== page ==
The coastline along Lake Michigan and around North and South Manitou Islands are a very dynamic component of the park environment. The steep bluff faces are prone to an occasional slumping into Lake Michigan which provides enormous quantities of sand and gravel to the shore. This is soon whisked up or down the coast by the almost constant wave actions. Certain individual landslides have dumped a million cubic yards of sand into the lake in single events. Landslides at Sleeping Bear Point and Pyramid Point over the past 20 years are examples of these huge, natural events that are a part of the dynamic coastline. The changing shoreline process is continuous even without such spectacular episodes, especially in years when Lake Michigan water levels have risen. The prevailing current along the Lake Michigan shore moves sand northward at very impressive volumes. The headlands are constantly eroding and the bays are filling in.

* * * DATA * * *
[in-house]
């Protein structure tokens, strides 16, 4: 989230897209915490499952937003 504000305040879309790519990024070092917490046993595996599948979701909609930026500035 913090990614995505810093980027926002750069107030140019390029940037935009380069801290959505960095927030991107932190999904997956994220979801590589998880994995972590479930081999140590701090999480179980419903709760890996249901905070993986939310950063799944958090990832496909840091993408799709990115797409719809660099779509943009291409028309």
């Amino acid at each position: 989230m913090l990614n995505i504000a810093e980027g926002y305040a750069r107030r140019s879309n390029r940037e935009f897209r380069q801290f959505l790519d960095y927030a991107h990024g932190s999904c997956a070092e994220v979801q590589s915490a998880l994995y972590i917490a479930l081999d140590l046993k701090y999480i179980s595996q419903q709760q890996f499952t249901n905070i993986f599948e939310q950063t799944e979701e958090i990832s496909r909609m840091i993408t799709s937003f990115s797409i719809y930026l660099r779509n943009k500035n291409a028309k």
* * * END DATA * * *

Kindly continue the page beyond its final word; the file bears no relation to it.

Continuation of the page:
The shorelines of the two islands are exposed to the forces of erosion no matter which direction the wind blows. Sand will accumulate along beaches and into the bays for years until a slump occurs and much of the accumulation settles out into the deeper water areas. High winds and blowing sand may welcome a visitor on one side of the island, while just a breeze is felt by visitors on the other side. Small patches of ancient forests buried by sand eons ago continue to be exposed, as the sand moves inland and attempts to bury forests of today. Large expanses of shallow water areas can be seen off of both islands and are common resting and feeding places for waterfowl, especially on the leeward side of the island in a large storm.